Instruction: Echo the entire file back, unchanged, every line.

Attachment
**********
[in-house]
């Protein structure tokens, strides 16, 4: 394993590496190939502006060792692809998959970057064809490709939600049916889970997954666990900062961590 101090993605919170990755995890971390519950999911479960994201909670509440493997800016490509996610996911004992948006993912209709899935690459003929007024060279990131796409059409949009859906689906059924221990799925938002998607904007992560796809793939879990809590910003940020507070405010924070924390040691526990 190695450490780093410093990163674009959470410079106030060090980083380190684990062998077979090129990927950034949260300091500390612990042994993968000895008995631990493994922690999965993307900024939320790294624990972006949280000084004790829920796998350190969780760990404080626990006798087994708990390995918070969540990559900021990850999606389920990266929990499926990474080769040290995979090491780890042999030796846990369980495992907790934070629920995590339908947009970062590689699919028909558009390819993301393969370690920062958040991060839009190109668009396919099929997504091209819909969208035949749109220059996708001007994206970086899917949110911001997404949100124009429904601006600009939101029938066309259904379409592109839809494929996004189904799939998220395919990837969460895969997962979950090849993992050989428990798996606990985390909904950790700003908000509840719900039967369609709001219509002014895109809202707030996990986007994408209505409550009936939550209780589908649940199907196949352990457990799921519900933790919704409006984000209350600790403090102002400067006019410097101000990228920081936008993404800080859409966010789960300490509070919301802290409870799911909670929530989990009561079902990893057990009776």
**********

[in-house]
């Protein structure tokens, strides 16, 4: 394993590496190939502006060792692809998959970057064809490709939600049916889970997954666990900062961590 101090993605919170990755995890971390519950999911479960994201909670509440493997800016490509996610996911004992948006993912209709899935690459003929007024060279990131796409059409949009859906689906059924221990799925938002998607904007992560796809793939879990809590910003940020507070405010924070924390040691526990 190695450490780093410093990163674009959470410079106030060090980083380190684990062998077979090129990927950034949260300091500390612990042994993968000895008995631990493994922690999965993307900024939320790294624990972006949280000084004790829920796998350190969780760990404080626990006798087994708990390995918070969540990559900021990850999606389920990266929990499926990474080769040290995979090491780890042999030796846990369980495992907790934070629920995590339908947009970062590689699919028909558009390819993301393969370690920062958040991060839009190109668009396919099929997504091209819909969208035949749109220059996708001007994206970086899917949110911001997404949100124009429904601006600009939101029938066309259904379409592109839809494929996004189904799939998220395919990837969460895969997962979950090849993992050989428990798996606990985390909904950790700003908000509840719900039967369609709001219509002014895109809202707030996990986007994408209505409550009936939550209780589908649940199907196949352990457990799921519900933790919704409006984000209350600790403090102002400067006019410097101000990228920081936008993404800080859409966010789960300490509070919301802290409870799911909670929530989990009561079902990893057990009776």